Sprint cycling gold medallist Anna Meares is eyeing the possibility of trying to win two more Olympic events, so she can emulate her feat of taking world titles in four different categories.
Australia's popular queen of the velodrome was surrounded by many adoring fans on Wednesday after returning from London.
She got a kiss from Prime Minister Julia Gillard, who was among many admirers seeking a moment with the lady whose sprint final win over British arch rival Victoria Pendleton represented one of Australia's biggest highlights in London.
Already a triple Olympian 28-year-old Meares will take time off before confirming her commitment to a fourth campaign.
"I just want to make sure that's really what I want, because the dedication required is enormous and I would be asking again a lot from many many people around me to make it happen," Meares said.
White she rated beating Pendleton as a pretty big highlight Meares stressed her appetite for success had not been sated by such a satisfying win.
"Success for me I don't see it as a limiting factor, I see it as the potential to be even better," Meares said.
"I've not been Olympic champion in the keirin and in the team sprint, perhaps that's something that I could really look to try and do in in Rio.
"I've been world champion across all four events, but I'd like to be Olympic champion across all four events."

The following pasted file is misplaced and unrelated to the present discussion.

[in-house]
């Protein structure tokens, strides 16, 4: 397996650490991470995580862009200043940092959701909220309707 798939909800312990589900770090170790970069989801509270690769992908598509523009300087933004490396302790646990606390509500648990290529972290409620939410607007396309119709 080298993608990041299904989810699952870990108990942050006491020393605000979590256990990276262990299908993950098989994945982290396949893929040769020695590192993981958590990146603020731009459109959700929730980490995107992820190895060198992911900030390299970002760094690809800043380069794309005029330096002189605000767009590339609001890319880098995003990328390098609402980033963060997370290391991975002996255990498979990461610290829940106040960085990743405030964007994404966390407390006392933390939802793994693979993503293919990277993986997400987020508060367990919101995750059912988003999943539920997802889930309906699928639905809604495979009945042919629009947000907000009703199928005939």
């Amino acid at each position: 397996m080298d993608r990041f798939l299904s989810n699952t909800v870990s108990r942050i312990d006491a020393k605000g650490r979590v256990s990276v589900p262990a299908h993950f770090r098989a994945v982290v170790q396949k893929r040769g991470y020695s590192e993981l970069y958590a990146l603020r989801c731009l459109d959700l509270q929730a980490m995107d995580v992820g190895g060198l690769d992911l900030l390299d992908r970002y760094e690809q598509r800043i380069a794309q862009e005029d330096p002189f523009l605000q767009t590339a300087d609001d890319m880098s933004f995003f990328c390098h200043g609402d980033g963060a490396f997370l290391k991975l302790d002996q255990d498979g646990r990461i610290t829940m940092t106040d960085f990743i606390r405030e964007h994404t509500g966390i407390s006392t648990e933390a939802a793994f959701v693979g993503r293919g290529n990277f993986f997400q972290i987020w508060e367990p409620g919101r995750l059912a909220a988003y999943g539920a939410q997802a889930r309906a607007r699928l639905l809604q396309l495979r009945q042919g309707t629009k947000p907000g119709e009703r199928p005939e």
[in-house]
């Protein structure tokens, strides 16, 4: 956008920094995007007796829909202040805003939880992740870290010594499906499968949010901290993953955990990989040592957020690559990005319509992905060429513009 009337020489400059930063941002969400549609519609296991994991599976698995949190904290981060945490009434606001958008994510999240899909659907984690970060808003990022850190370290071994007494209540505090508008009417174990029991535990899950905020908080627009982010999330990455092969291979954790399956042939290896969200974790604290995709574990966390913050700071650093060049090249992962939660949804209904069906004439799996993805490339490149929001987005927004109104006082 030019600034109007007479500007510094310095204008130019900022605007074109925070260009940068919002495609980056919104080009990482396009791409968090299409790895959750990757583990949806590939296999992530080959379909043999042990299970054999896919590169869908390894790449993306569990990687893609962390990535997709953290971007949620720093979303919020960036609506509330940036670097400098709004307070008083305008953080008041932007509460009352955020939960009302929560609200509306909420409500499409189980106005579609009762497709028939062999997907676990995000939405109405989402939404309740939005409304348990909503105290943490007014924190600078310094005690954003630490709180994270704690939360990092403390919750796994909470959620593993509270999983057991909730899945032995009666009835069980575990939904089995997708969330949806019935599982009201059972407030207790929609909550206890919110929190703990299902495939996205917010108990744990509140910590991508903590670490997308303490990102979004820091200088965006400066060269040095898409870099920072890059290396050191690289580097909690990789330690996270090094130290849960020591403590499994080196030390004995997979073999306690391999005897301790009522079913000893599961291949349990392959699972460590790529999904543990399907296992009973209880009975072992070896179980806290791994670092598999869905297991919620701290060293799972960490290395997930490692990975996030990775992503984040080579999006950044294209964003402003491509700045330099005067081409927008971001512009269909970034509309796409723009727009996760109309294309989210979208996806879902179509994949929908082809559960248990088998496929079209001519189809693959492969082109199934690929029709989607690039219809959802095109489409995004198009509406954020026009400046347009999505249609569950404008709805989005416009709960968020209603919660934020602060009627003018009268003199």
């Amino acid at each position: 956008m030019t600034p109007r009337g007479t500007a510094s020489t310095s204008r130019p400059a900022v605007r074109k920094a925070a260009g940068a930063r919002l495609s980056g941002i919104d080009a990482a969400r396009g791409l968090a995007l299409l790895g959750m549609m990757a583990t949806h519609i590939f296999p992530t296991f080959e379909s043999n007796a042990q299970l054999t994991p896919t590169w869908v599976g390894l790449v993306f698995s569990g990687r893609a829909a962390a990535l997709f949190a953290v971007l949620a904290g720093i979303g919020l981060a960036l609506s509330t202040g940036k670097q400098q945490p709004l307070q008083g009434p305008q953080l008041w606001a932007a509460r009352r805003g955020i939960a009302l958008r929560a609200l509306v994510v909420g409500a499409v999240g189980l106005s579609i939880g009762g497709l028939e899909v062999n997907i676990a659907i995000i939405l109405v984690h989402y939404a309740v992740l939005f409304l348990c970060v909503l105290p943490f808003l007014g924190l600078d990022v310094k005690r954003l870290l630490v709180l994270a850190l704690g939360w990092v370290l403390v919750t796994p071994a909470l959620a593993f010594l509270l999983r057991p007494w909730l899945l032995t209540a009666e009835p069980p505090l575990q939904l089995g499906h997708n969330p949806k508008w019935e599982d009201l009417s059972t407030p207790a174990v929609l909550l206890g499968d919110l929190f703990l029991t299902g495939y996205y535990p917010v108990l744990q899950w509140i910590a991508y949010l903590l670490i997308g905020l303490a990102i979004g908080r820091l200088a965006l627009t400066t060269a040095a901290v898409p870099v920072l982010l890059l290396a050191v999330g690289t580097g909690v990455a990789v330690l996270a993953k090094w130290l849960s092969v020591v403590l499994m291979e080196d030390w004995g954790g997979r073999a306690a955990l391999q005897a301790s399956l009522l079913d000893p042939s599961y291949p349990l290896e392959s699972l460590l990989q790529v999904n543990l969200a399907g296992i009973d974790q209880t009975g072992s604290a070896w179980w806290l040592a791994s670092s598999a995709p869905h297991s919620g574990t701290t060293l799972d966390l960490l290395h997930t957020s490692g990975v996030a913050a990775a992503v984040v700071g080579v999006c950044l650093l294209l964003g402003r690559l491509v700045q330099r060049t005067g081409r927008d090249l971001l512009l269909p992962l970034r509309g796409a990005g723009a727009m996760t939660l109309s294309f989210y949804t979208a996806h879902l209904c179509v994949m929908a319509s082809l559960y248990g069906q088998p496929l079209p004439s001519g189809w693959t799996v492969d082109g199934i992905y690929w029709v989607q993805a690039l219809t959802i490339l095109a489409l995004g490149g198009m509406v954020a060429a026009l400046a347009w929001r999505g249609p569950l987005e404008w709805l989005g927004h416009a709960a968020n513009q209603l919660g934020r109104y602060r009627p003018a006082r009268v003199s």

Meares had mixed feelings about Australia's track efforts in London where they were overshadowed by an almost all-conquering Great Britain.
"As a whole we were certainly more successful than we were in Beijing, (where) we only won only one silver medal, which was mine, across all four cycling disciplines," Meares said.
"This time on the track we won five medals, so that was definitely an improvement.
"We were very frustrated by the successful performances of the British team.
"In the last three or four years we've been extremely competitive and often on top in the medal tally at the world championships.
"Then to be almost as non-competitive as we were was very very frustrating, so there's something that they are doing that we're not.
"Whether it's in their training, their preparation, in their taper phase, they are going to be the questions that we are going to ask where we can find more.